Sunday, November 14, 2004


Based on this update from Fox, Phase II of Operation Al-Fajr is complete. What does this mean? A Predictive Analysis 1. US and coalition forces now "occupy" the city of Fallujah (by their presence), "control" the city (by virtue of their presence and their weaponry), and will now begin to "retain" the city. Retain is defined as: "To occupy or hold a terrain feature to ensure it is free of enemy occupation or use." 2. Sporadic fighting will continue. Though the cordon seems to have worked effectively, as we know from press accounts of men being turned back into the city, no doubt some of the insurgents both a. slipped through the cordon and b. will return to the city and attempt to attack US forces. The coalition will mitigate against these attacks by using a host of methods: a. Weapons caches will be destroyed in place or moved outside the city and destroyed. b. Any tunnel or sewer systems that can provide egress or other quick movement within the city will either be destroyed or patrolled by coalition forces. c. Human intelligence exploitation teams will interrogate all of the prisoners that the operation has netted, and develop databases of suspected insurgents. d. Iraqi military and government forces controlling the city will probably attempt to ease the identification process for all citizens, through the use of a single ID card system that is difficult to corrupt, or other means. e. The curfew for men will no doubt continue, though perhaps with some easing to allow men to work -- though this will likely be several days in coming. 3. Humanitarian aid will begin to trickle into the city. The aid will be composed of several parts: a. US combat service and support units may have a small role in initial humanitarian assistance operations until NGOs and other organizations with greater capabilities can safely participate. b. NGO and other relief organizations, which are non-partisan. These will be allowed into the city based on judgments as to the security threat against them. c. Private, and possibly Iraqi government or US military construction organizations (probably Seabees, long shot - USMC engineers) will begin to assist in reconstructing the city. The military forces will focus on quick fixes to infrastructure, while the private firms or Iraqi governement organizations will work toward longer solutions. It should be noted that the press may infer that the reconstruction is a necessity because of the destructiveness of US firepower; the truth is that the city has most likely benefited little from any reconstruction effort since the fall of the regime. 4. Psychological and media operations will continue. These will play a role in both continuing the pacification of the city, and in exploiting our success and advertising it to the rest of the country, and perhaps the region. These operations could take the form of video feeds of prisoner confessions or interviews, interviews with residents who did not support the insurgents, or allowing international reporters access to some of the more heinous aspects of the insurgent torture chambers and death rooms. 5. One-third to one-quarter of the US forces that participated in the battle will move out of the city within 72-96 hours. The rest, including especially 3rd Battalion, 1st Marines, will stay and reinforce the pacification.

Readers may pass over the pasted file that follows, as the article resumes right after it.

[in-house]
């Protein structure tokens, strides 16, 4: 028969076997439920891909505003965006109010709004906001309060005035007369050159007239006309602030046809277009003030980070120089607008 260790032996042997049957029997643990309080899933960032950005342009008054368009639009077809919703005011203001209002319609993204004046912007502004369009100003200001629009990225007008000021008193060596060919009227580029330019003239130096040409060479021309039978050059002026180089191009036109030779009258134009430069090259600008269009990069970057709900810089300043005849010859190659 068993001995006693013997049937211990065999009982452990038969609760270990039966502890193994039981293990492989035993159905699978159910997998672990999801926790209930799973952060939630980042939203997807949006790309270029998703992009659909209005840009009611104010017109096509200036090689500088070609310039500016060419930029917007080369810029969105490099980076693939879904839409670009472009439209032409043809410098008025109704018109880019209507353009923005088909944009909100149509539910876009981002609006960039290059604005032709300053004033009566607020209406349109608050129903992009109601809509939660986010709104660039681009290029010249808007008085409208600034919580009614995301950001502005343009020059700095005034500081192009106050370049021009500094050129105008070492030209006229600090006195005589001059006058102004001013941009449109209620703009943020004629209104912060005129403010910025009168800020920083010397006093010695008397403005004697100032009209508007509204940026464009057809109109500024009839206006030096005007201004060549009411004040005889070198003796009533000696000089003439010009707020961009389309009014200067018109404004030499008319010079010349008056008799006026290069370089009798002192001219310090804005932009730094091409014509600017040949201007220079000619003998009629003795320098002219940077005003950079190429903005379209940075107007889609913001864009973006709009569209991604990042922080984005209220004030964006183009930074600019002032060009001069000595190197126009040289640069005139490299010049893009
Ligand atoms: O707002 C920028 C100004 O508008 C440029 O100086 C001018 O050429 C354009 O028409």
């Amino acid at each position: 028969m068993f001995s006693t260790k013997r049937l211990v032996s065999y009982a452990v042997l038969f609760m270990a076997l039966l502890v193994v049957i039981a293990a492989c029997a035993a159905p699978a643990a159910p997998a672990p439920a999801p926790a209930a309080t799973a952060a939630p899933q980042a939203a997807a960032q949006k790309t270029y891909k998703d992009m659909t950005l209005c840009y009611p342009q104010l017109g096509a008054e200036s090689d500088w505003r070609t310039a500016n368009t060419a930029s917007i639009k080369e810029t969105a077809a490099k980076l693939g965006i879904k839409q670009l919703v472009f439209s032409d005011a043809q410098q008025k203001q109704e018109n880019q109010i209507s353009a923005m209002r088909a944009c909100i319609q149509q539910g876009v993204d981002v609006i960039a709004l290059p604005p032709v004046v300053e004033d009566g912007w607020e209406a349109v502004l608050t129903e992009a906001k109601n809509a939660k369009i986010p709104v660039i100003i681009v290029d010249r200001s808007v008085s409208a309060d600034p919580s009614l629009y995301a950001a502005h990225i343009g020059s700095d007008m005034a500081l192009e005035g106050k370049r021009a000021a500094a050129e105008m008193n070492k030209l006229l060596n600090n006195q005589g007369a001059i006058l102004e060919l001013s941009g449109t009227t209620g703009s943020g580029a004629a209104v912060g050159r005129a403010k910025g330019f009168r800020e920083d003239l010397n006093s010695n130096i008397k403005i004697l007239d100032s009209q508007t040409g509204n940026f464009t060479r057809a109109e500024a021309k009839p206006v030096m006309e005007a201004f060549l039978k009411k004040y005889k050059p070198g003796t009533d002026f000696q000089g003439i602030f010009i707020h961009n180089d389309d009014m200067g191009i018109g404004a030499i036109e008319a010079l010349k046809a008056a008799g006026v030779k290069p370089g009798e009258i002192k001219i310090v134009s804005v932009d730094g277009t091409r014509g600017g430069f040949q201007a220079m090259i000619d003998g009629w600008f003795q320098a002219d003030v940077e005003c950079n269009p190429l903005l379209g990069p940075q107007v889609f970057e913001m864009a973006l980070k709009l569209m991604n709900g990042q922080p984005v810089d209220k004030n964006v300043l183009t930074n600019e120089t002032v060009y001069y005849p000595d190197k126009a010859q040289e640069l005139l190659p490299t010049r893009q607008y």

Anonymous Anonymous said...


November 29, 2005 at 4:03 AM  

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